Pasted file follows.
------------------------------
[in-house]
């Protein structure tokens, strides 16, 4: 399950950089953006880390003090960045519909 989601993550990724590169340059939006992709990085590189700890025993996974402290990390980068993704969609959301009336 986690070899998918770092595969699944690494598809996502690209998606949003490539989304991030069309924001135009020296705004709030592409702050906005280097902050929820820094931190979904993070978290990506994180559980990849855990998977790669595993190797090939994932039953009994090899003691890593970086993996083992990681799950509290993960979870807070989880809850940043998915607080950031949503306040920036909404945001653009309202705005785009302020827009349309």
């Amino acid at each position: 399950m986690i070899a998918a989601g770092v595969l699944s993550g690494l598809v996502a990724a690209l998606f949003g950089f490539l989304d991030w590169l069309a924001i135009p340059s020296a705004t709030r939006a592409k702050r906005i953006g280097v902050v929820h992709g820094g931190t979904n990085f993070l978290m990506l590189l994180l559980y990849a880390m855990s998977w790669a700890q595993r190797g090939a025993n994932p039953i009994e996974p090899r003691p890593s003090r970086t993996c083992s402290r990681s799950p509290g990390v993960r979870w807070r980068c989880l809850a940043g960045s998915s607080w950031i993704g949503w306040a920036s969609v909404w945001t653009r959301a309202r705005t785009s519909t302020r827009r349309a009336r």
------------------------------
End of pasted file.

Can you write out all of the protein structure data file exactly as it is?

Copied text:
[in-house]
């Protein structure tokens, strides 16, 4: 399950950089953006880390003090960045519909 989601993550990724590169340059939006992709990085590189700890025993996974402290990390980068993704969609959301009336 986690070899998918770092595969699944690494598809996502690209998606949003490539989304991030069309924001135009020296705004709030592409702050906005280097902050929820820094931190979904993070978290990506994180559980990849855990998977790669595993190797090939994932039953009994090899003691890593970086993996083992990681799950509290993960979870807070989880809850940043998915607080950031949503306040920036909404945001653009309202705005785009302020827009349309």
């Amino acid at each position: 399950m986690i070899a998918a989601g770092v595969l699944s993550g690494l598809v996502a990724a690209l998606f949003g950089f490539l989304d991030w590169l069309a924001i135009p340059s020296a705004t709030r939006a592409k702050r906005i953006g280097v902050v929820h992709g820094g931190t979904n990085f993070l978290m990506l590189l994180l559980y990849a880390m855990s998977w790669a700890q595993r190797g090939a025993n994932p039953i009994e996974p090899r003691p890593s003090r970086t993996c083992s402290r990681s799950p509290g990390v993960r979870w807070r980068c989880l809850a940043g960045s998915s607080w950031i993704g949503w306040a920036s969609v909404w945001t653009r959301a309202r705005t785009s519909t302020r827009r349309a009336r």